Figure 2: Enterprise responses to the question, “How important to you is reducing the number of suppliers?”
Source: Analysys Mason, 2021
The most common reason given for using multiple suppliers was the need to support additional services. This suggests that operators with a broad portfolio are well-positioned to sell additional services to enterprises. Only 16% of enterprises reported that they do not want to rely on a single supplier.
Some of the most advanced operators reported moving away from selling new services simply as an add-on to connectivity. Instead, they are positioning themselves as solutions providers that are able to deliver digital transformations on behalf of enterprises. These operators typically also stressed the importance of providing enterprises with a broad portfolio of services supported by multiple technology vendors and brought together as a single package by the operator.
More generally, many operators recognised the importance of developing new service propositions including edge, 5G-enabled services, private networks and data analytics. Our enterprise survey also identified that over 80% of enterprises would consider buying edge, 5G slicing and private network services within the next 5 years. Operators recognise that they will be increasingly reliant on partners to deliver these propositions. Indeed, one interviewee commented, “Partners will be absolutely key… There’s only going to be more [co-development].”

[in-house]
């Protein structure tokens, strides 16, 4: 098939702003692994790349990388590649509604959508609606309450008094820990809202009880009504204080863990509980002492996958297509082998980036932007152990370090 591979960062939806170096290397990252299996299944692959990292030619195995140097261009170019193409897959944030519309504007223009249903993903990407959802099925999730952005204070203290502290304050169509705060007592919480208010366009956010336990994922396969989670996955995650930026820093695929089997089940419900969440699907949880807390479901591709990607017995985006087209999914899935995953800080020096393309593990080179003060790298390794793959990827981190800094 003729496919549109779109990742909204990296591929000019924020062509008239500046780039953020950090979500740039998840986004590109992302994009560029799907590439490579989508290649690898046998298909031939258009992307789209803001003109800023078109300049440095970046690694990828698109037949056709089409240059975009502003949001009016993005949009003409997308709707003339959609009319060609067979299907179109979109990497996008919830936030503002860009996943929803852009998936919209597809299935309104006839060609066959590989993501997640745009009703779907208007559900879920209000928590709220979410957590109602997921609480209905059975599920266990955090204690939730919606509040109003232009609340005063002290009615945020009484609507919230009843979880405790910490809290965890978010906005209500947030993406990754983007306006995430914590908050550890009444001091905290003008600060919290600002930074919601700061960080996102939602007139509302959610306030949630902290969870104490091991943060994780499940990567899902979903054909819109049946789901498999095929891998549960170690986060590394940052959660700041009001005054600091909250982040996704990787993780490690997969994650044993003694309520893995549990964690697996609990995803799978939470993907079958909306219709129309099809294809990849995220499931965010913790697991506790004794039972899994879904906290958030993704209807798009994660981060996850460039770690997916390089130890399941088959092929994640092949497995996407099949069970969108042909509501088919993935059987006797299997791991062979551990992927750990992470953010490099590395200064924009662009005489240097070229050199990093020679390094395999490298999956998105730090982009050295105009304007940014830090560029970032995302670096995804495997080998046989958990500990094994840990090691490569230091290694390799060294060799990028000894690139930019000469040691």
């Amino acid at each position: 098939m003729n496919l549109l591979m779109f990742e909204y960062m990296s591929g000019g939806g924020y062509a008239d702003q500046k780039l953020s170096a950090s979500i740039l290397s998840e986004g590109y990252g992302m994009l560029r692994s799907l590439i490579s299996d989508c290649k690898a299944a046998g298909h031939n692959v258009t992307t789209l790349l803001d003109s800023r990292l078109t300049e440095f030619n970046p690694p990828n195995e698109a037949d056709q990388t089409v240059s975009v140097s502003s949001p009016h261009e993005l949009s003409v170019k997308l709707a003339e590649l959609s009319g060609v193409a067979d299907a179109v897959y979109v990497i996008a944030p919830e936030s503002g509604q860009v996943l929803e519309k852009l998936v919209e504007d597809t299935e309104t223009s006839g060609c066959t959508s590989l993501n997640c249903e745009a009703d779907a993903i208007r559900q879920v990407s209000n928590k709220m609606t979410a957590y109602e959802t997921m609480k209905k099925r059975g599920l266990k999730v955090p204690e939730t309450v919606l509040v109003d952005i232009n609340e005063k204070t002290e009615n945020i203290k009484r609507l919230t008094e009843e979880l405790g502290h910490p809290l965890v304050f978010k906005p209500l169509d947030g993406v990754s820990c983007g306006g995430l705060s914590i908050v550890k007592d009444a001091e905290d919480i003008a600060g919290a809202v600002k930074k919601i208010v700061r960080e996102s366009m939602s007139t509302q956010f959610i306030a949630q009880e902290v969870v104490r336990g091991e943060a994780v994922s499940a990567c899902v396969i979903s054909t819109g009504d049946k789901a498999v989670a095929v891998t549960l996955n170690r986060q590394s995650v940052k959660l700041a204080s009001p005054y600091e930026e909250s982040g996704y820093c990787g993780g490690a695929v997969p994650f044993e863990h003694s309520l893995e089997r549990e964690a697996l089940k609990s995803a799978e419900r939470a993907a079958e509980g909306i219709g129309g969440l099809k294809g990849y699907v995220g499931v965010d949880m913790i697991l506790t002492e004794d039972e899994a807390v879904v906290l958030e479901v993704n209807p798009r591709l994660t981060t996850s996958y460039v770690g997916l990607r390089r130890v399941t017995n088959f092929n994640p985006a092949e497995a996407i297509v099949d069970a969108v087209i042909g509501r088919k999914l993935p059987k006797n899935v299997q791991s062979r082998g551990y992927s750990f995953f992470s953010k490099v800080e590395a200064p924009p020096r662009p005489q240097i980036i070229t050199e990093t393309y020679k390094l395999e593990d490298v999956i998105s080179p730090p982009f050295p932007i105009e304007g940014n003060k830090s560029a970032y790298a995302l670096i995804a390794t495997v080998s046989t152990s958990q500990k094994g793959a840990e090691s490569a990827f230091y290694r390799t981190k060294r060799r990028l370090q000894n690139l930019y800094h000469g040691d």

Product differentiation is likely to become more challenging
Many operators are already adopting a partnership model for service provision in order to meet business demand for new services, and this is seen as inevitable by most others. This model has a number of important advantages including lower investment costs, a reduction in the time to market for new services, the ability to keep pace with the latest technological developments and an increase in the overall customer value.
However, the adoption of a partnership model also has implications for the processes, sales approaches and margins associated with new services. It limits the control that operators have over product development and may weaken their role in the value chain. Perhaps most importantly, many operators may struggle to find ways to effectively differentiate their offerings as they develop partnerships with the same set of technology providers as one another.
Some operators are differentiating by providing a professional and managed services wrap, and a small number of operators have already identified professional services as a contributor to their current revenue growth. Other operators are experimenting with differentiating by providing access to multi-vendor services via an integrated platform, by offering services that support local data sovereignty rules or by developing a vertical focus.
Operators will need to not only continue to extend their portfolio, but also identify ways to make their propositions stand out in an increasingly crowded market in order to successfully sustain their enterprise revenue in the long term.
1 Only services mentioned by at least three operators are included.